What's the theme of "Young Goodman Brown"?
The theme of "Young Goodman Brown" is humanity's weak and corruptible nature. Goodman Brown lives in Salem with his aptly-named wife Faith, whose religious conviction assures Brown that she will be safe while he meets with the Devil. Brown's faith falters when he sees Goody Cloyse, his catechism teacher, speak with the Devil. In the end, Brown's faith hinges entirely on those around him: as soon as he realizes that his friends and family are sinners, he loses all faith in humanity and joins in the Black Mass. He spends the rest of his life suspicious of everyone around him, ashamed of his weakness.
Goodman Brown knows that he goes into the forest for evil purposes; this is why he doesn't want to tell his wife, Faith, where he is going or why. He thinks, "Methought, as she spoke, there was trouble in her face, as if a dream had warned her what work is to be done to-night." He wonders if she has some idea that he is leaving for some dark purpose. However, he decides to go anyway and vows that "after this one night, [he'll] cling to her skirts and follow her to Heaven." But this isn't really how faith works. Faith, the character, is also symbolic of faith in general: a belief in, trust in, and loyalty to God. It isn't enough to simply believe in God; one must also be loyal to God, and Goodman Brown's plan—to have one last night of sin and then ride Faith's skirts to goodness—is not how it works. Faith takes work, not rest. Therefore, Brown's unfortunate choice illuminates the theme that in choosing to be disloyal to God, no matter how short-lived one intends that disloyalty to be, one forsakes God.
The main message of the story Young Goodman Brown, by Nathaniel Hawthorne, is the fight between good and evil under the scope of detouring from one's faith and succumbing to the evils of life.
Throughout the story, Hawthorne exposes the natural weakness of human nature, and the vulnerability of the human soul to fall into temptation: Nobody, not even the very GOOD-man brown, is excluded from becoming exposed to evil. This is despite of what you deem to be your faith, or in what practices you incur to avoid falling into sin. The story clearly shows that religion, spirituality and a life of righteousness does not preclude complete protection from evil. Evil is everywhere, and anybody could become its victim.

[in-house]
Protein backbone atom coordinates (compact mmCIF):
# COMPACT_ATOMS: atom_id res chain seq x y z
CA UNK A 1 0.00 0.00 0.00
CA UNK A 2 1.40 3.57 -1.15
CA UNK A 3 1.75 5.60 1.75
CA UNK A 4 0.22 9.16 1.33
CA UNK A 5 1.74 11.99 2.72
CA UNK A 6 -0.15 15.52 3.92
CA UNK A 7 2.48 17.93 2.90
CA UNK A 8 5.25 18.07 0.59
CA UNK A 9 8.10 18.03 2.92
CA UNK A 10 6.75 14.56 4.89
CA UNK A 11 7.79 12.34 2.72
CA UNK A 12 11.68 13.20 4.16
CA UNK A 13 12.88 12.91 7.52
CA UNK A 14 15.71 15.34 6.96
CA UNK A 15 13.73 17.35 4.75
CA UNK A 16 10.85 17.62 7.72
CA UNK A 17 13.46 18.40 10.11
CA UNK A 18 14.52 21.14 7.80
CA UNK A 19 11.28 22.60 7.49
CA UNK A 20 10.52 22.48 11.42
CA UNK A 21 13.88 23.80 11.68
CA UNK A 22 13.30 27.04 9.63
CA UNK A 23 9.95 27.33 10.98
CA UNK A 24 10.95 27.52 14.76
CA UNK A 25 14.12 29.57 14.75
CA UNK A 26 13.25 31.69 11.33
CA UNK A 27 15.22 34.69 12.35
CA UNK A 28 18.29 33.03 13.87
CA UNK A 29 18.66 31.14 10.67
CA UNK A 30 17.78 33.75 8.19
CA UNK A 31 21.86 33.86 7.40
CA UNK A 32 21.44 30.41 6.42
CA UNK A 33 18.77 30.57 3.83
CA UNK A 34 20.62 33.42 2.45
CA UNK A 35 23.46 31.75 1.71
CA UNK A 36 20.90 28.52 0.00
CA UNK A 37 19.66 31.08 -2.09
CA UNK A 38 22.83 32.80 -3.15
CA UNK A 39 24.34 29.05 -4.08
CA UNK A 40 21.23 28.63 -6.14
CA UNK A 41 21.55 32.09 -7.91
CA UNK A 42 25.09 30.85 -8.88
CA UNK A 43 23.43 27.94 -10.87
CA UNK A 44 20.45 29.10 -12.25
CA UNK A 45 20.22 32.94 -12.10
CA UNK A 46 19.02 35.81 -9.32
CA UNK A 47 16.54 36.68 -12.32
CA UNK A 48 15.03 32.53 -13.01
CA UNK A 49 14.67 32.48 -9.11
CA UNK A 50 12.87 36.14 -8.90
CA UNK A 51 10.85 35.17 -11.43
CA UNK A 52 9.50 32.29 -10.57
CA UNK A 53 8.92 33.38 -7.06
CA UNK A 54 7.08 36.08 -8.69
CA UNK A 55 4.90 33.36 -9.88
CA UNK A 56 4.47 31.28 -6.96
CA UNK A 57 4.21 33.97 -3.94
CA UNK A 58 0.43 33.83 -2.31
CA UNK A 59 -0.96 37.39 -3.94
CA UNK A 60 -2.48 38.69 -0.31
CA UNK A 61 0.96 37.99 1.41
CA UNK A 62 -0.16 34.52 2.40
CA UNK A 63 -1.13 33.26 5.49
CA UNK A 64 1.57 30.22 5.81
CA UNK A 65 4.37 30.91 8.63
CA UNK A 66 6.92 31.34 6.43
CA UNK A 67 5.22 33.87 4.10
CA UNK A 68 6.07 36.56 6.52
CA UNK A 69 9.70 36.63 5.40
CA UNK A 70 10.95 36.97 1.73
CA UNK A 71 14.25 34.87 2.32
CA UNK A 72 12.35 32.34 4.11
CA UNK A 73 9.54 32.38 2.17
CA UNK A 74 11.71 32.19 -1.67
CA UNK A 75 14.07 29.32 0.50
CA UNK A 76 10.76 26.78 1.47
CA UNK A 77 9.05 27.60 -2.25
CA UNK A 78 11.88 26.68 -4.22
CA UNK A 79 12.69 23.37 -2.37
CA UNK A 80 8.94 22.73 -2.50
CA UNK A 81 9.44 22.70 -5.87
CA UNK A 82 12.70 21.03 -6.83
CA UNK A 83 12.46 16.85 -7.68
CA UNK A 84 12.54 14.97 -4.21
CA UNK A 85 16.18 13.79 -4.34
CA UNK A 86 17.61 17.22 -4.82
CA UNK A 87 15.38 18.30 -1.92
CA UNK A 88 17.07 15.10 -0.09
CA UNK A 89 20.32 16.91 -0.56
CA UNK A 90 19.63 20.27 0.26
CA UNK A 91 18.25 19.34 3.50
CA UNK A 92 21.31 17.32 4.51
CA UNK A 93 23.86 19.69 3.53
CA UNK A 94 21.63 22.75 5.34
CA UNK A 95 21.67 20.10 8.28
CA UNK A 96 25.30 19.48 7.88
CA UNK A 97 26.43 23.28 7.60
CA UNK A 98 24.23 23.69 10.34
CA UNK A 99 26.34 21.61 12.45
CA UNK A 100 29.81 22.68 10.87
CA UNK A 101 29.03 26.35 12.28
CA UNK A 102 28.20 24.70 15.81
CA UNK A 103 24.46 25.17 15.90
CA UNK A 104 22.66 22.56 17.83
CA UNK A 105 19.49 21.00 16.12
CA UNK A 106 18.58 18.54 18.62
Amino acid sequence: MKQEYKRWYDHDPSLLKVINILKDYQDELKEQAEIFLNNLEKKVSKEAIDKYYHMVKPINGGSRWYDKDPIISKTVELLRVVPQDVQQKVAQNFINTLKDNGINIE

Just like young Goodman Brown left his wife, Faith, and embarked in the dark road through the forest, individuals can deviate and end up in a dark road away from a life of righteousness.
“Young Goodman Brown” by Nathaniel Hawthorne is a story meant to leave its readers with more questions than answers. The story may be an allegory or may simply be the memory of a dream. The "good man" leaves behind "faith" to travel into a dark forest at night to attend some sort of service associated with the Devil. He is ashamed to be seen by fellow villagers, many renowned for their piety, including the woman who taught him his catechism, members of his family, notable preachers, and even his own wife Faith.
These encounters suggest a major theme of the story, that the impulse towards evil is universal, lurking in even the most pious and good people, and that one cannot judge people truly based on one's own perceptions, because one cannot see into actions they do in private or into their hearts.
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